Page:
We walked the survivor lap, my children and I, arm in arm.  To see several hundred people standing on the inside track clapping, cheering, and waving was incredibly moving.  Tears.  I couldn’t speak, and my kids don’t see me like that very often.  Rachel held my hand a little tighter.  Stephen put his arm around my waist.  And then I rounded that last curve and looked up.  Meghan was standing there with her team, clapping and cheering like crazy.  It got the best of all of us and as I started to run to meet her, she and the others broke away and ran right towards us.  We met in a huge circle of hugs and cheers and smiles.  And we walked that final stretch together.   I turned around and looked back through the crowd of other survivors.  A few paces back, Donna and Laurie were walking arm in arm surrounded by their circle of friends.  Our eyes met and we exchanged a ‘thumbs up’.  New friends.  New heroes.  And a fresh reminder that beauty is often found in the most unexpected places.

I’m a cancer survivor.  Ten years this Fall.  So is my Mom.  And my mother-in-law.  My Mom and I both had breast cancer.  I was diagnosed first and felt a strangely comforting familiarity when she was diagnosed almost two years later.  I knew what might possibly lie ahead for her.  I knew I could be her advocate for the best possible care because I had learned the lingo, knew the doctors, and understood that ‘chemo cocktails’ were not served on a pretty little silver tray at a party.  Thankfully, my Mom had one surgery followed by radiation.  No chemotherapy, which for her tiny frame might very well have been more deadly than the cancer they found.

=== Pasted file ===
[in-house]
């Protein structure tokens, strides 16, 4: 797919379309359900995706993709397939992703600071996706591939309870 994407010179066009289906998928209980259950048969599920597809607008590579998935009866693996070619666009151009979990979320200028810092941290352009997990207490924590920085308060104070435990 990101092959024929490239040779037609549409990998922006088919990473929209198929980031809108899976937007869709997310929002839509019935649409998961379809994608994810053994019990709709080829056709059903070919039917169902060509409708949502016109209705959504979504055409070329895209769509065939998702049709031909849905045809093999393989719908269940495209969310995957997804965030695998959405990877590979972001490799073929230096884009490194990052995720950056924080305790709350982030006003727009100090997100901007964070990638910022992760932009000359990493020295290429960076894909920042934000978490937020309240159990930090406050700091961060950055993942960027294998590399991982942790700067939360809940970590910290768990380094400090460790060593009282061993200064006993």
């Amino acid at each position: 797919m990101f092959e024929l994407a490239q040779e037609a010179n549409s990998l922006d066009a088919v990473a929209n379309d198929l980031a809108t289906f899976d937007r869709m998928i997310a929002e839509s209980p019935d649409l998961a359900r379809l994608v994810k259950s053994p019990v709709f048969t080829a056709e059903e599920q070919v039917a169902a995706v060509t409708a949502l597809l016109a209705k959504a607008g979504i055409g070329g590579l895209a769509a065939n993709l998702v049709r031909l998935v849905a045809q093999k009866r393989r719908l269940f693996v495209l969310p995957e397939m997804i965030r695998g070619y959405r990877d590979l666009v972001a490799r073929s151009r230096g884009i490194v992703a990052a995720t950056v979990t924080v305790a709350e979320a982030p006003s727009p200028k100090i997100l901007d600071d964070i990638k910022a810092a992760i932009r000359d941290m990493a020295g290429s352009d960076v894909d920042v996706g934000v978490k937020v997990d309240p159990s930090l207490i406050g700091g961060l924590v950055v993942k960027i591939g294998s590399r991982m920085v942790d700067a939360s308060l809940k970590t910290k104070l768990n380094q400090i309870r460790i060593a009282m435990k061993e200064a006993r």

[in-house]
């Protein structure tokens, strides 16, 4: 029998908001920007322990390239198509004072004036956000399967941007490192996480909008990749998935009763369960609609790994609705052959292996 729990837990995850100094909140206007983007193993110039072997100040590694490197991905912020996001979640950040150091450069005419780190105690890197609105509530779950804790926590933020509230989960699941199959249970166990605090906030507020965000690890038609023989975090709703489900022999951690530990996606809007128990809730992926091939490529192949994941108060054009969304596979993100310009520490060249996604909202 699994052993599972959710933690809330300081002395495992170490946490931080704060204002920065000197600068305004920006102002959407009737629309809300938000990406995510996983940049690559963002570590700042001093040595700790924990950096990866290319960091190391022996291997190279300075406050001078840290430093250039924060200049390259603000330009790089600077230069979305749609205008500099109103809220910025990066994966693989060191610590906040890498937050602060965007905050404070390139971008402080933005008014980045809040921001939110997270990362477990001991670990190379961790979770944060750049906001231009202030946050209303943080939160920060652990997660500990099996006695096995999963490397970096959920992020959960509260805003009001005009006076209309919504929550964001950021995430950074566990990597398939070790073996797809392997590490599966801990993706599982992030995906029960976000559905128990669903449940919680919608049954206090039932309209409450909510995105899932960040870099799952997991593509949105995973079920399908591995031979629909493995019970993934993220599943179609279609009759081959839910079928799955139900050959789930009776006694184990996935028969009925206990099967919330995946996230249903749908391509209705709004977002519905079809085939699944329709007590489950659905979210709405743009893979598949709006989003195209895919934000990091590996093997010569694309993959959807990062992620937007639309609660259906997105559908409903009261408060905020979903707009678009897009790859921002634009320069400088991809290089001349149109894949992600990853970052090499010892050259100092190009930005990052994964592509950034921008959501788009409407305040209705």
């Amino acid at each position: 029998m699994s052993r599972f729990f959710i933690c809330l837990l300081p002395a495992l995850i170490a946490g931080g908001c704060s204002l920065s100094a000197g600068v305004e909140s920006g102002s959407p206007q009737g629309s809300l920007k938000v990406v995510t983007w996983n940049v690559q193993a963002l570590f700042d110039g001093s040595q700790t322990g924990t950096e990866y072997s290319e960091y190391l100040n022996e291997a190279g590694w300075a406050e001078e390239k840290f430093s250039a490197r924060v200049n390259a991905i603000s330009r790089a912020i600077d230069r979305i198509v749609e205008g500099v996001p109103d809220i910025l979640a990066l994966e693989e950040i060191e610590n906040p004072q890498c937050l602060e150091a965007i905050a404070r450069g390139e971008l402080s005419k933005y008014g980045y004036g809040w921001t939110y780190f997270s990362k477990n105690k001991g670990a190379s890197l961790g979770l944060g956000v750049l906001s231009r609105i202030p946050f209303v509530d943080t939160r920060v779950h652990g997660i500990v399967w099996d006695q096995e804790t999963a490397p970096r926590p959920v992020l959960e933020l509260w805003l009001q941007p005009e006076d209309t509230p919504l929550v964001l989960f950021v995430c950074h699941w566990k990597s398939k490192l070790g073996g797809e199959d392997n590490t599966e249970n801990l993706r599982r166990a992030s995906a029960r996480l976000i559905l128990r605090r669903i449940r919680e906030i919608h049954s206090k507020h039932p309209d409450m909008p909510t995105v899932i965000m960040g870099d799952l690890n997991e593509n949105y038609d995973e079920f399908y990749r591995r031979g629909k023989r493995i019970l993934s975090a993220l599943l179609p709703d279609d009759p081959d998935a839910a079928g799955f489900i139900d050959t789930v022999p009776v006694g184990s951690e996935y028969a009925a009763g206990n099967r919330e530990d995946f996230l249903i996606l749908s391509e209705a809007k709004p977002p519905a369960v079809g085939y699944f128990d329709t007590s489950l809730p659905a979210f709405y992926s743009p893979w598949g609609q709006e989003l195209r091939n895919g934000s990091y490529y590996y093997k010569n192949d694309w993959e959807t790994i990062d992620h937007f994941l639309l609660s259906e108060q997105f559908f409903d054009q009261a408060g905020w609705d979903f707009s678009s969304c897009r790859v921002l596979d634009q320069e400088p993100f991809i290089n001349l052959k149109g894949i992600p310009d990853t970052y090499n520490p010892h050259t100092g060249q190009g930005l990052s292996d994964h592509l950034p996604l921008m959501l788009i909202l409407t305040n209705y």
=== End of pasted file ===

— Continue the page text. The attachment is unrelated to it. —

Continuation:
A few short months later my mother-in-law was diagnosed with ovarian cancer.  Again, I felt to some degree that I could serve as her advocate.  I asked questions, a lot of questions, to the obvious annoyance of her doctor.  After a disastrous first round of chemotherapy, she found a new oncologist: mine.  Even so, chemotherapy was very difficult for her.  Everything that could possibly have gone wrong went wrong with every treatment.  But she is one of the kindest, most gracious, strongest Southern women I know and she now counts herself among the few who survive this ghost cancer that gives no warning, no symptoms, nothing.

Several years have passed and she, as a result of the chemo, suffers from neuropathy.  I had never heard of neuropathy before she was diagnosed.  Apparently, it is a long-term side effect of her chemotherapy.  Basically it means that she, at times, either feels debilitating tingles or numbness in her extremities – she either feels pain or she feels nothing in her hands and feet.  So much so that last year as she was leaving a movie theatre, she fell and broke her nose.  Couldn’t catch herself with her hands to break the fall.  As a follow-up to this ordeal with her oncologist as she was explaining what had happened, he looked at her and quietly stated, “This is your gift of life.  Your neuropathy means you are still here, still alive, still capable of struggle.” 

As she related this appointment that evening over dinner, it hit me: there are times in life when pain is our gift of life.  It means we are here to experience the struggle, the hardship, the emotion, the heartbreak of LIFE itself.  What is the alternative?  To feel nothing.  To be so numb that nothing reaches our soul.  Don’t get me wrong; I don’t like pain any more than the next person, but given the choice to never feel anything again, I’d like to think I would choose the pain. 

Wherever you find yourself on this Saturday before Easter, I’d like to encourage you and even challenge you to embrace your pain.  It may very well be your gift of Life.